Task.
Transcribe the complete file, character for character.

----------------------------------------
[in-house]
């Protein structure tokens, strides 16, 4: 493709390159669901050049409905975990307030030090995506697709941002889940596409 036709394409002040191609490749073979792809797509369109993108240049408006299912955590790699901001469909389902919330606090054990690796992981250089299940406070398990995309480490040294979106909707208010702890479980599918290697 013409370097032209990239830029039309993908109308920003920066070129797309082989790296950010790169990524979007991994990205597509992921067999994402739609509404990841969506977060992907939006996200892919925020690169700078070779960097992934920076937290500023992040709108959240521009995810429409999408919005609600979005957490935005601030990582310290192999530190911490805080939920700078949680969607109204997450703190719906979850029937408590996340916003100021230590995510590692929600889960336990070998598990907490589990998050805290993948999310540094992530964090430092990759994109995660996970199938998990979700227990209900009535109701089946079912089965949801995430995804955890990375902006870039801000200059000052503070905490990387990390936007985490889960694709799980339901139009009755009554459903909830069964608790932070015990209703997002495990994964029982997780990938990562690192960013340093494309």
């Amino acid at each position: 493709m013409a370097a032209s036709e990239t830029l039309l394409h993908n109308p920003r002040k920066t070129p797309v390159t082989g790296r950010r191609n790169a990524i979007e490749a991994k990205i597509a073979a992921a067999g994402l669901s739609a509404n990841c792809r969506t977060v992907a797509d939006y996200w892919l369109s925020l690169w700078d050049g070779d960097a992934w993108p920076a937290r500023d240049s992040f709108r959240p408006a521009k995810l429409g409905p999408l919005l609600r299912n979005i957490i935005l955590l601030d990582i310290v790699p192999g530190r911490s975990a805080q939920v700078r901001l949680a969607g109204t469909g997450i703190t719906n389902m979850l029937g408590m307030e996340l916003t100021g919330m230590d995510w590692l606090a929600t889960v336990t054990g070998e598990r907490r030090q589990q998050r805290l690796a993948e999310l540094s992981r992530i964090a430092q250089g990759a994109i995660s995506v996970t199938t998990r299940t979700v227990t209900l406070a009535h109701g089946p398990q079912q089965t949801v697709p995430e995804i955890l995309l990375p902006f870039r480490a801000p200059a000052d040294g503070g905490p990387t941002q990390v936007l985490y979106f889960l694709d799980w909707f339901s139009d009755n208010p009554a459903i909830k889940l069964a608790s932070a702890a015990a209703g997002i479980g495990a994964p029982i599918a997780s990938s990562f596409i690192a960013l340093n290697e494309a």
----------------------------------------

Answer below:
[in-house]
């Protein structure tokens, strides 16, 4: 493709390159669901050049409905975990307030030090995506697709941002889940596409 036709394409002040191609490749073979792809797509369109993108240049408006299912955590790699901001469909389902919330606090054990690796992981250089299940406070398990995309480490040294979106909707208010702890479980599918290697 013409370097032209990239830029039309993908109308920003920066070129797309082989790296950010790169990524979007991994990205597509992921067999994402739609509404990841969506977060992907939006996200892919925020690169700078070779960097992934920076937290500023992040709108959240521009995810429409999408919005609600979005957490935005601030990582310290192999530190911490805080939920700078949680969607109204997450703190719906979850029937408590996340916003100021230590995510590692929600889960336990070998598990907490589990998050805290993948999310540094992530964090430092990759994109995660996970199938998990979700227990209900009535109701089946079912089965949801995430995804955890990375902006870039801000200059000052503070905490990387990390936007985490889960694709799980339901139009009755009554459903909830069964608790932070015990209703997002495990994964029982997780990938990562690192960013340093494309």
């Amino acid at each position: 493709m013409a370097a032209s036709e990239t830029l039309l394409h993908n109308p920003r002040k920066t070129p797309v390159t082989g790296r950010r191609n790169a990524i979007e490749a991994k990205i597509a073979a992921a067999g994402l669901s739609a509404n990841c792809r969506t977060v992907a797509d939006y996200w892919l369109s925020l690169w700078d050049g070779d960097a992934w993108p920076a937290r500023d240049s992040f709108r959240p408006a521009k995810l429409g409905p999408l919005l609600r299912n979005i957490i935005l955590l601030d990582i310290v790699p192999g530190r911490s975990a805080q939920v700078r901001l949680a969607g109204t469909g997450i703190t719906n389902m979850l029937g408590m307030e996340l916003t100021g919330m230590d995510w590692l606090a929600t889960v336990t054990g070998e598990r907490r030090q589990q998050r805290l690796a993948e999310l540094s992981r992530i964090a430092q250089g990759a994109i995660s995506v996970t199938t998990r299940t979700v227990t209900l406070a009535h109701g089946p398990q079912q089965t949801v697709p995430e995804i955890l995309l990375p902006f870039r480490a801000p200059a000052d040294g503070g905490p990387t941002q990390v936007l985490y979106f889960l694709d799980w909707f339901s139009d009755n208010p009554a459903i909830k889940l069964a608790s932070a702890a015990a209703g997002i479980g495990a994964p029982i599918a997780s990938s990562f596409i690192a960013l340093n290697e494309a």